• http://theboardridersuite.wordpress.com/ Theboardrider

    Rizzo is hot again. He is very streaky but at his age I think that is a really good sign. The fact he can get hot in August is encouraging. I would presume that he will be able to learn from these streaks an become consistent, and if that is the case it’s great for us. The chance he hits my benchmark of 25 HR is looking good. He could knock 100 runs as well. If he pulls those off in year 2 of his career, I will say his future is pretty certainly very bright.

    • Tony_Hall

      Plus he is tied for 3rd in all of MLB and is 2nd in the NL in doubles with 31.

      Likely to get to these numbers
      25 HRs, 45 2b’s, 90 RBI season is not bad.

      And we will look back at this season as his sophomore slump.

  • SirGladiator

    This is another good example of where it pays to have a bullpen, and a manager. I’m not entirely sure who is reliable enough to come in with 2 on and nobody out and get the job done, but it obviously isn’t Bowden. Your best shot is obviously Strop or Parker, if you absolutely ‘must’ save Strop for the 8th then you go with Parker, smart managing probably goes ahead and uses Strop since the game is effectively on the line there. But either decision is reasonable. Bowden is not reasonable, it’s ‘send him out there and pray he doesn’t suck again’ . Oh well, he sucked again. Obviously Rusin brought it on himself by putting those runners on, but Bowden deserves at least half of that loss, he was just so terrible. But ultimately if we had a bullpen filled with great arms, then it wouldn’t matter that our manager sucks, if whoever he picks is genuinely good. That’s what we need, especially so long as we have Sveum and not somebody who knows what they’re doing, we need players good enough to get it done regardless of how incompetent the manager is. That’s gotta be our top priority in the off-season, getting some real quality relievers. It’s not often you see a team get 4 homers and lose, but Sveum, Rusin, and Bowden combined to find a way. Let’s hope game 2 we’re so far ahead that it doesn’t matter what Sveum does with the pen. Better still, let’s hope that we finally get to see Marmol again tomorrow, that way our victory will be automatic :) .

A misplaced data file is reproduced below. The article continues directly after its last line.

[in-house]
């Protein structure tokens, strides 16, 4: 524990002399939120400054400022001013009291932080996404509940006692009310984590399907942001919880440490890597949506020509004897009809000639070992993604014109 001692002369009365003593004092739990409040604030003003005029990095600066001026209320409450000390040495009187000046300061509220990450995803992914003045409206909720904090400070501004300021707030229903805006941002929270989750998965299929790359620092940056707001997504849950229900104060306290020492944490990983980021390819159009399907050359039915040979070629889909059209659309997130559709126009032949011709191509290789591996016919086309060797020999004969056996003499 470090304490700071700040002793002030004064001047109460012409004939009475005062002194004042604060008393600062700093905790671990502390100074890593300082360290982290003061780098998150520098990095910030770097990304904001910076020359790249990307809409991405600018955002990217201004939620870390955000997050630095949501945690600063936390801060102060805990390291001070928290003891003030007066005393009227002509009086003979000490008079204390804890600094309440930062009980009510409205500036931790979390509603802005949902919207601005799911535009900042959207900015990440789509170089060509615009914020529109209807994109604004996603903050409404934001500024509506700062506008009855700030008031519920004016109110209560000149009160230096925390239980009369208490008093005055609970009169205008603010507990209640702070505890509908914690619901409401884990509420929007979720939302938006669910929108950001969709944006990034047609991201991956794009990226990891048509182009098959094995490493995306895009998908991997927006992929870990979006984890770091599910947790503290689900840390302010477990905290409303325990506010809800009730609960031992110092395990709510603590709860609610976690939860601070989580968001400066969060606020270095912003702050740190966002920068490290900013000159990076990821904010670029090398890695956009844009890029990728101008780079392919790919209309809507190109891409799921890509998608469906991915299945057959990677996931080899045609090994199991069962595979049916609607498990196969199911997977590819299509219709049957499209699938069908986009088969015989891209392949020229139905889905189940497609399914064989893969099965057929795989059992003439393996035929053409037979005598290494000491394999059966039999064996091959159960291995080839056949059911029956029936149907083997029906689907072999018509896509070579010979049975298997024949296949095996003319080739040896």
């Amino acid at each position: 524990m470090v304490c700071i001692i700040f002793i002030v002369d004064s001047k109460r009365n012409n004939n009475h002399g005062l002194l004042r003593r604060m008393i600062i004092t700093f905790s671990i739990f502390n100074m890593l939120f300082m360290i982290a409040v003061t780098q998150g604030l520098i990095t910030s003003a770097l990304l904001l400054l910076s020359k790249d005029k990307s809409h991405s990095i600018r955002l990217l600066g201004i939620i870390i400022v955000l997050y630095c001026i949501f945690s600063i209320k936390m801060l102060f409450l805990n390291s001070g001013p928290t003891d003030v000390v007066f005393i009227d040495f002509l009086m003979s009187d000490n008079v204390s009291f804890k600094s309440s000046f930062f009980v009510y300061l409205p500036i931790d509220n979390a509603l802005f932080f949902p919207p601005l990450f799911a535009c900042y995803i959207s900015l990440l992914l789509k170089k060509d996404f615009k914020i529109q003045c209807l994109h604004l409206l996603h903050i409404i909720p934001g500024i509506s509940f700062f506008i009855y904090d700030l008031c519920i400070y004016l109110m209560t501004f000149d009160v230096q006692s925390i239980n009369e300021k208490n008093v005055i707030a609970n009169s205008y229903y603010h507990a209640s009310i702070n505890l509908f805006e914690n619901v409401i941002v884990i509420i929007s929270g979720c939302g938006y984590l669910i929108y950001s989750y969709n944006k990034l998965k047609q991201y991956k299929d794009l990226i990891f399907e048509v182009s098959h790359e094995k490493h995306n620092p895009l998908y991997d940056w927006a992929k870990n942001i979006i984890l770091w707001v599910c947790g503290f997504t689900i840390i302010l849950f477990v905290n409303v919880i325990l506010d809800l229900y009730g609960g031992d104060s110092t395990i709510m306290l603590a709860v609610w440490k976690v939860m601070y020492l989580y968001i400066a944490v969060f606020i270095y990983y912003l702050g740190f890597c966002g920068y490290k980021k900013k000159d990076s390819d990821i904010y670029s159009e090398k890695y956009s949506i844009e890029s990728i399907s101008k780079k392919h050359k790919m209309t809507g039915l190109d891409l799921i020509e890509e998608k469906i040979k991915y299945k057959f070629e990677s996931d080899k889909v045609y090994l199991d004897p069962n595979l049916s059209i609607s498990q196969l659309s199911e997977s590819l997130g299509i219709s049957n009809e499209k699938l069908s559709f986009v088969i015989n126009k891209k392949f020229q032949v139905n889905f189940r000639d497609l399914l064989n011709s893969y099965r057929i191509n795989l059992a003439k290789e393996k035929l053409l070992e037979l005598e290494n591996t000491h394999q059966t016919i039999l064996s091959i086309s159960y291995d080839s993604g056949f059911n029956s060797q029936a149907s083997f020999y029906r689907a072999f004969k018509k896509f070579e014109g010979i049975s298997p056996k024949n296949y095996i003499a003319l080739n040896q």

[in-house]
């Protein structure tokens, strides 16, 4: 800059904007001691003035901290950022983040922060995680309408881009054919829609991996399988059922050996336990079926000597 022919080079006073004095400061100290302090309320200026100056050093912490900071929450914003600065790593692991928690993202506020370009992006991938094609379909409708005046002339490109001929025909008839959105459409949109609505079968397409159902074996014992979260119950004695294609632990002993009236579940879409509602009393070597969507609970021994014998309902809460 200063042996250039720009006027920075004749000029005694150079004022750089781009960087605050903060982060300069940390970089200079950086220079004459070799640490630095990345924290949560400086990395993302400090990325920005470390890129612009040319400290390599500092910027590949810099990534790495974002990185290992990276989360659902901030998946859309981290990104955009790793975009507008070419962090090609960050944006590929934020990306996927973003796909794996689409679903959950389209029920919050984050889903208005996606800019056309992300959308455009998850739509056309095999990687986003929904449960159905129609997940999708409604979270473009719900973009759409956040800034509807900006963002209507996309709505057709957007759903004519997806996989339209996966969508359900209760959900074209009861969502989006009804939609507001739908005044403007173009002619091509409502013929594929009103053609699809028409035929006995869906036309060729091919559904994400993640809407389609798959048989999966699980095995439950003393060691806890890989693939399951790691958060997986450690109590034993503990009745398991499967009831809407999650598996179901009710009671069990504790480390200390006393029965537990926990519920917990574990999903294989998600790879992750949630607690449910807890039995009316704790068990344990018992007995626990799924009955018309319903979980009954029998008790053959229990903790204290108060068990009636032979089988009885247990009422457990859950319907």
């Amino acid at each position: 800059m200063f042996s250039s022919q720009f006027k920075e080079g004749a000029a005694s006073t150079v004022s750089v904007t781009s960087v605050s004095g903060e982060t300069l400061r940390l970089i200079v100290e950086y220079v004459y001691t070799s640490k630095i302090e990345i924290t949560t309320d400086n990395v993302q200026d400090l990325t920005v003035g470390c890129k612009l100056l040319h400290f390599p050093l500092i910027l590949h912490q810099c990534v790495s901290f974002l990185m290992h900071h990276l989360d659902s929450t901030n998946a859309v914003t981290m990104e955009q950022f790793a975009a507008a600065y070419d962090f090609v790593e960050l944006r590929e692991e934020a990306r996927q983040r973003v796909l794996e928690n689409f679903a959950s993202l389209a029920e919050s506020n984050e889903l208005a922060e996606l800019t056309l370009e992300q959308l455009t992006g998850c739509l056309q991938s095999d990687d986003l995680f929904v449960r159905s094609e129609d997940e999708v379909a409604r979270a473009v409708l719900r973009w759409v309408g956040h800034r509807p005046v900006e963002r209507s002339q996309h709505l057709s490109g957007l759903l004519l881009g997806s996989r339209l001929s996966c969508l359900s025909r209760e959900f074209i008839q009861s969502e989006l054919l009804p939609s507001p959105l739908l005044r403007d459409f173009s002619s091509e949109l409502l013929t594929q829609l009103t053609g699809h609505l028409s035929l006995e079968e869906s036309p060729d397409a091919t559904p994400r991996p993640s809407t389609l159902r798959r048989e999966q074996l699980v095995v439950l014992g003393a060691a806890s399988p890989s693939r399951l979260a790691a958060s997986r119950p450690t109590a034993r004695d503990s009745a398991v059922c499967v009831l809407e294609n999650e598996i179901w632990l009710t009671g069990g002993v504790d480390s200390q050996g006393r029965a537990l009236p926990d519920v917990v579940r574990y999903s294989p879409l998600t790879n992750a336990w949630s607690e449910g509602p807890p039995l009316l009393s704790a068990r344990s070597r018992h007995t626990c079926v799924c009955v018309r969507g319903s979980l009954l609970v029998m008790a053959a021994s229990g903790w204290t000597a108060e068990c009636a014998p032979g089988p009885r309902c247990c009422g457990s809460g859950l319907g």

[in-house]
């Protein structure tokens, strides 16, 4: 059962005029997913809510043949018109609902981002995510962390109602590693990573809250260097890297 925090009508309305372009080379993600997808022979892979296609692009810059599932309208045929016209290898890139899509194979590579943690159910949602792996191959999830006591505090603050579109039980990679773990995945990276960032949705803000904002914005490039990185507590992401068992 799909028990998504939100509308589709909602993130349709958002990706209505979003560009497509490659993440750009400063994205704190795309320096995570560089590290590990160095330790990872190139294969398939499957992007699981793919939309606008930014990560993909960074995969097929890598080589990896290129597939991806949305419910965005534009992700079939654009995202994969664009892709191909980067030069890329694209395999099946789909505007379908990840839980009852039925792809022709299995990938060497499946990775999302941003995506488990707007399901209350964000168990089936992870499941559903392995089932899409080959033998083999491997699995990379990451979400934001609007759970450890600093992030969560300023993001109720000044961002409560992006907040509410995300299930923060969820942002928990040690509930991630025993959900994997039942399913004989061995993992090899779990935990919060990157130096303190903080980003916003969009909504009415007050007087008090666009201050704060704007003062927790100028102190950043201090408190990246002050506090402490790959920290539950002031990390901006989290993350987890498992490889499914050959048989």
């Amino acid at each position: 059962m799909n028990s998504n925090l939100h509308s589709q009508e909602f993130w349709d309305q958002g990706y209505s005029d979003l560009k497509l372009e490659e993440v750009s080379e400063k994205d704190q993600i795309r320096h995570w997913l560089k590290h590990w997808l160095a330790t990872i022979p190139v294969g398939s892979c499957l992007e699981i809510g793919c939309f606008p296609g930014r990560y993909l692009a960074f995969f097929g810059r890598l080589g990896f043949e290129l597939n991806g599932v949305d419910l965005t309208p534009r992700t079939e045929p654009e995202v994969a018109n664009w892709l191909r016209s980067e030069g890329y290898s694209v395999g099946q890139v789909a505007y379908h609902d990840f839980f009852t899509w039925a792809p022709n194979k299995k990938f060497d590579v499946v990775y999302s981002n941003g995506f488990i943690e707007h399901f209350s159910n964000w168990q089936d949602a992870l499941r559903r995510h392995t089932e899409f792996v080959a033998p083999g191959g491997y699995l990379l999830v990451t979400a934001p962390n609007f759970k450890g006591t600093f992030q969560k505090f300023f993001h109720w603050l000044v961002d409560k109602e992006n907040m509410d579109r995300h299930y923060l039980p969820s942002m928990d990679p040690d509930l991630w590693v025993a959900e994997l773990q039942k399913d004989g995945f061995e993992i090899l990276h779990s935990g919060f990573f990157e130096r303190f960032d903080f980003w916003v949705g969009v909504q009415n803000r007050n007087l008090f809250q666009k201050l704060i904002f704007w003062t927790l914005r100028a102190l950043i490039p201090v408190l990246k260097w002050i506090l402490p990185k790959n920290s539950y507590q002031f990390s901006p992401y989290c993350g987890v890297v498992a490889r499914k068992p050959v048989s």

• 07GreyDigger

      Bowden isn’t the worst bullpen guy we have by far. You can’t throw the same guys out there every day otherwise their arms will fall off. Unfortunately, you have to throw guys out there you don’t really trust, (Rondon comes to mind) because you need someone to take the innings.